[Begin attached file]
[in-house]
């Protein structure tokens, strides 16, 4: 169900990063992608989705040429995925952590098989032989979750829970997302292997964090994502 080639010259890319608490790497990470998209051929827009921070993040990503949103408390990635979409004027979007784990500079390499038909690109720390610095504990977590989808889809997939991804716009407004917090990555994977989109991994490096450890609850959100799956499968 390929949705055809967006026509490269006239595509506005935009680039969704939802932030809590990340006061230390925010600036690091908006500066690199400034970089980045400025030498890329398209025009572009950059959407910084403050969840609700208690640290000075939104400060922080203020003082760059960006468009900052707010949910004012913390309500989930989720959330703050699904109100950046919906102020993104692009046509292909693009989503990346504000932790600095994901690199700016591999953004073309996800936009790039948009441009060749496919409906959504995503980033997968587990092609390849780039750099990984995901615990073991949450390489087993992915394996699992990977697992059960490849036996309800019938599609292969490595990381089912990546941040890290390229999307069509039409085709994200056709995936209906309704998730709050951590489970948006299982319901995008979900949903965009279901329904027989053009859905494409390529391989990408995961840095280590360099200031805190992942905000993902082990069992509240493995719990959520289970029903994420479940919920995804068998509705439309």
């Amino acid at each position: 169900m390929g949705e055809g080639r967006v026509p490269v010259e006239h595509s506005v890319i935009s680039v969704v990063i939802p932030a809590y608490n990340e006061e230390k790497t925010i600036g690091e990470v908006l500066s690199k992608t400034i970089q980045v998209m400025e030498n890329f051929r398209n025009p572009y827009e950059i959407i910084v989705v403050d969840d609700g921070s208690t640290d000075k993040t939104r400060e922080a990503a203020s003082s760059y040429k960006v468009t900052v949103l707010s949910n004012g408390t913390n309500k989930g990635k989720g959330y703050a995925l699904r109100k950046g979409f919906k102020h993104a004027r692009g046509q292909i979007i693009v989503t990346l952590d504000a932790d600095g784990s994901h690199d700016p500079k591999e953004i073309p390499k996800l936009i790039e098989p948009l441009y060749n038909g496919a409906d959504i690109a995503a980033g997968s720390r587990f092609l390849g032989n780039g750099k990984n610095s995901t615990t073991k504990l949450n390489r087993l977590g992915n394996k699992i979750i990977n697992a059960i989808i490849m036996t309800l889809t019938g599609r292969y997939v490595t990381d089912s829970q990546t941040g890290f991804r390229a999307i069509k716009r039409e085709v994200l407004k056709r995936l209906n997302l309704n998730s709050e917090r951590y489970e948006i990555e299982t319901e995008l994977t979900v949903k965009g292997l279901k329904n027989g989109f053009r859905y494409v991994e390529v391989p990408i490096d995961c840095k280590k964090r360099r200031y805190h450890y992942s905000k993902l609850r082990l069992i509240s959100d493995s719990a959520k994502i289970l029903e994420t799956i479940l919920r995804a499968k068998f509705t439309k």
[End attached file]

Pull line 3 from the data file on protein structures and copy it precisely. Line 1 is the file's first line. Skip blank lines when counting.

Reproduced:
């Amino acid at each position: 169900m390929g949705e055809g080639r967006v026509p490269v010259e006239h595509s506005v890319i935009s680039v969704v990063i939802p932030a809590y608490n990340e006061e230390k790497t925010i600036g690091e990470v908006l500066s690199k992608t400034i970089q980045v998209m400025e030498n890329f051929r398209n025009p572009y827009e950059i959407i910084v989705v403050d969840d609700g921070s208690t640290d000075k993040t939104r400060e922080a990503a203020s003082s760059y040429k960006v468009t900052v949103l707010s949910n004012g408390t913390n309500k989930g990635k989720g959330y703050a995925l699904r109100k950046g979409f919906k102020h993104a004027r692009g046509q292909i979007i693009v989503t990346l952590d504000a932790d600095g784990s994901h690199d700016p500079k591999e953004i073309p390499k996800l936009i790039e098989p948009l441009y060749n038909g496919a409906d959504i690109a995503a980033g997968s720390r587990f092609l390849g032989n780039g750099k990984n610095s995901t615990t073991k504990l949450n390489r087993l977590g992915n394996k699992i979750i990977n697992a059960i989808i490849m036996t309800l889809t019938g599609r292969y997939v490595t990381d089912s829970q990546t941040g890290f991804r390229a999307i069509k716009r039409e085709v994200l407004k056709r995936l209906n997302l309704n998730s709050e917090r951590y489970e948006i990555e299982t319901e995008l994977t979900v949903k965009g292997l279901k329904n027989g989109f053009r859905y494409v991994e390529v391989p990408i490096d995961c840095k280590k964090r360099r200031y805190h450890y992942s905000k993902l609850r082990l069992i509240s959100d493995s719990a959520k994502i289970l029903e994420t799956i479940l919920r995804a499968k068998f509705t439309k």